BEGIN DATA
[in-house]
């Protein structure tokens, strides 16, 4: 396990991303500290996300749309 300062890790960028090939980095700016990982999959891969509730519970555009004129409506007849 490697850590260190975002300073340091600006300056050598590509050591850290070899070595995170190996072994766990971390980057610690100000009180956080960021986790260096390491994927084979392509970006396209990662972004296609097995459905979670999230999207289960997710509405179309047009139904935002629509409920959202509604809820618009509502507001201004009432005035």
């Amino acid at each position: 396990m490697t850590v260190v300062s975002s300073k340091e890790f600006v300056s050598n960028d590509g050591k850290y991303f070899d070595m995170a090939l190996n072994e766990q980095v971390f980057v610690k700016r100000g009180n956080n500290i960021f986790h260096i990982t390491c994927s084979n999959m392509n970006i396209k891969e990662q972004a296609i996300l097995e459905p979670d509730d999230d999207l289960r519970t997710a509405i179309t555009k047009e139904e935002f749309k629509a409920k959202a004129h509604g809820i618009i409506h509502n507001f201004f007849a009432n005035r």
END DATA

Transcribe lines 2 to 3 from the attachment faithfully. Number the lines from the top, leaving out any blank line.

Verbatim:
């Protein structure tokens, strides 16, 4: 396990991303500290996300749309 300062890790960028090939980095700016990982999959891969509730519970555009004129409506007849 490697850590260190975002300073340091600006300056050598590509050591850290070899070595995170190996072994766990971390980057610690100000009180956080960021986790260096390491994927084979392509970006396209990662972004296609097995459905979670999230999207289960997710509405179309047009139904935002629509409920959202509604809820618009509502507001201004009432005035």
């Amino acid at each position: 396990m490697t850590v260190v300062s975002s300073k340091e890790f600006v300056s050598n960028d590509g050591k850290y991303f070899d070595m995170a090939l190996n072994e766990q980095v971390f980057v610690k700016r100000g009180n956080n500290i960021f986790h260096i990982t390491c994927s084979n999959m392509n970006i396209k891969e990662q972004a296609i996300l097995e459905p979670d509730d999230d999207l289960r519970t997710a509405i179309t555009k047009e139904e935002f749309k629509a409920k959202a004129h509604g809820i618009i409506h509502n507001f201004f007849a009432n005035r």